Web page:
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Gluten, is a protein found in many grains and especially in wheat, has been proven to contain at least fifteen different opioid compounds.
When we eat foods that contain opioids, this creates a temporary “high” that can cause an actual physical addiction to these foods. It is not surprising that many foods regarded as “binge foods” that are often eaten in excess, such as pizza and cheesecake, involve a combination of wheat and dairy products.
How Gluten Affects the Brain and Nervous System
Scientists regard these opioid compounds as toxic to our nervous systems and possessing psychoactive properties. Gluten has also been implicated to play a role in mental illnesses, including depression and schizophrenia.
In addition to the addictive and mood-destabilizing effects, gluten can trigger an autoimmune response in sensitive individuals, whereby certain cells in the thyroid gland and the Purkinje cells in our brain are actually destroyed.
Even if you don’t appear to have an obvious problem with gluten intolerance, I urge you to consider this possibility, especially if you display an autoimmune condition, thyroid imbalance, or any chronic long-term illness. The incidence of gluten intolerance is thought to be very common in our society, and in the majority of cases, it can be present for years without ever being identified. Most of the tests available to check for gluten intolerance tend to be unreliable, often yielding false-positive or false-negative results.
Gluten Can Have A Delayed Effect on Your Health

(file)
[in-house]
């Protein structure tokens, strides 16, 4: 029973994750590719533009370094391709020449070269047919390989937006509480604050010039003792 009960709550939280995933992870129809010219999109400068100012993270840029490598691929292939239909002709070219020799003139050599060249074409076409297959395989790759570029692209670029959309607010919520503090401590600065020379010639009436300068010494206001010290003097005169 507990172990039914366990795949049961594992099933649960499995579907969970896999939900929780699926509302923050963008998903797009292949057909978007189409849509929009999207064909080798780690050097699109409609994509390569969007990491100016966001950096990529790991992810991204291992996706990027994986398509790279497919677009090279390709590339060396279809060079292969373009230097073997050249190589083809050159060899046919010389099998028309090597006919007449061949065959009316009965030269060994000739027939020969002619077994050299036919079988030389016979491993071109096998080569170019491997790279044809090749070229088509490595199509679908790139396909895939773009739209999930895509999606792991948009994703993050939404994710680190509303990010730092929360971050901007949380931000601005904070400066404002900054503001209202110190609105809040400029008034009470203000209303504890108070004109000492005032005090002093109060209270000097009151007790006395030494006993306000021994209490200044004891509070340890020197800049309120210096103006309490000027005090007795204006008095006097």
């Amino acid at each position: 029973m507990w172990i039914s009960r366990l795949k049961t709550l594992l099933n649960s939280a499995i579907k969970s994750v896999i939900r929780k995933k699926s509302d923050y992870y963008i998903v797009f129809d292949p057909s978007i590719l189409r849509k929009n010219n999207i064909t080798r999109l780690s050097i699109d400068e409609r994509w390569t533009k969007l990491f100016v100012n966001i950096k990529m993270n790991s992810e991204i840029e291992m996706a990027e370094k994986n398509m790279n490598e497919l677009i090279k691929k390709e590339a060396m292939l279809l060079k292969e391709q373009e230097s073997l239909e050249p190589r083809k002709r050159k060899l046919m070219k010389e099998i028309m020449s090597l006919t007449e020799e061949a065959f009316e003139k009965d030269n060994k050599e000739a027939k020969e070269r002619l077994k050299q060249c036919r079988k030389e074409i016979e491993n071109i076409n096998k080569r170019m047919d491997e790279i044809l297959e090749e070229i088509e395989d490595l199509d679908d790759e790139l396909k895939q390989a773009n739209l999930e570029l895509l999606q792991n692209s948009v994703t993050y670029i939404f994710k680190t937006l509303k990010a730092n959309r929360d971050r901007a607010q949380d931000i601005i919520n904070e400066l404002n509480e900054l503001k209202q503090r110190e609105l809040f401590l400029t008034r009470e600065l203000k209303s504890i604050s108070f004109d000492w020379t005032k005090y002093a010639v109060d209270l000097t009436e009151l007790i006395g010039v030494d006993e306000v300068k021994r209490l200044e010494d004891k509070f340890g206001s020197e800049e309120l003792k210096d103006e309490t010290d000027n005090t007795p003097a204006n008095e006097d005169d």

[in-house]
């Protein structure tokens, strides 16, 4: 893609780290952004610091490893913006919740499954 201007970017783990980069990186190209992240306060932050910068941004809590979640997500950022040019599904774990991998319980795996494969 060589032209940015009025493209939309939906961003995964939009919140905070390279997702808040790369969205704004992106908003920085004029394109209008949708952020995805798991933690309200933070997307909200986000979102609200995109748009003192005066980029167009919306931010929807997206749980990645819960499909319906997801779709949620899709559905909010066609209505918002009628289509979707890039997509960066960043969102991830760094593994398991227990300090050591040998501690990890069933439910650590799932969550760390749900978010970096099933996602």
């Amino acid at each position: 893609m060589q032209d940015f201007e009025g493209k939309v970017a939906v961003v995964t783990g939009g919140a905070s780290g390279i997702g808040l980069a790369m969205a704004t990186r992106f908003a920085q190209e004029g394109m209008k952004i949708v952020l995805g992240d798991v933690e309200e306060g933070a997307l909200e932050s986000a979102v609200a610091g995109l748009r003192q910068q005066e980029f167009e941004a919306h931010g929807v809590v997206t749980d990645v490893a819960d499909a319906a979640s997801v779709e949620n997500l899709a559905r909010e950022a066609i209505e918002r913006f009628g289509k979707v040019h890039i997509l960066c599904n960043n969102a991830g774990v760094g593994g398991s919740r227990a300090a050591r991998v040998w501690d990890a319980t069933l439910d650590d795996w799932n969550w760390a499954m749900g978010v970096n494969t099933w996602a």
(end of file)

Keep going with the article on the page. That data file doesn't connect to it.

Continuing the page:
When you are consuming gluten regularly, you will probably not be aware of its negative effects on your health because they do not generally correlate directly with the food’s ingestion. Responses can be delayed, and the irritability or digestive distress you experience tomorrow may actually be related to what you eat today.
It can take at least a month of complete avoidance of a food in order to recalibrate your body’s response to a substance to which it is intolerant. Just one deviation within this time means you need to start right from the beginning again.
In the case of gluten, there is research to indicate that the negative effect of just a single exposure to gluten, in those sensitive to it, can have an impact on the immune system that persists for up to six months!
Do You Need to Avoid Gluten Forever?
After one month of total elimination of gluten from your diet, you can experiment with eating a gluten-containing food if desired, such as wheat, spelt, or rye bread, to test your tolerance.
You may find that you have a strong reaction that can include symptoms such as irritability, digestive distress, or a rapid heart rate that you overlooked when you were eating these foods daily. This is often the only way to get a true picture of whether you are sensitive to gluten and how it may affect you in ways you do not realize.
Grains Are Not an Ideal Food – Even When They Are Gluten-Free
Whether you have a gluten sensitivity, I don’t recommend that you include wheat or any other grain in your diet regularly.
Grains are one of the most acid-forming foods. If consumed in high quantities, they can cause a loss of alkaline minerals from your body, including calcium, magnesium, and potassium. Besides, grains are low in nutrients compared to their calorie content and are also lacking in many vitamins and minerals that are absolutely vital for wellbeing.
If you feel the need for some complex carbs in your diet, it is much better to get them in the form of a vegetable like baked sweet potato or winter squash. These foods are beneficial as you are transitioning to a diet high in raw foods. They provide the comfort that most of us experience when we eat complex carbohydrate foods without most of the negative effects of consuming grains.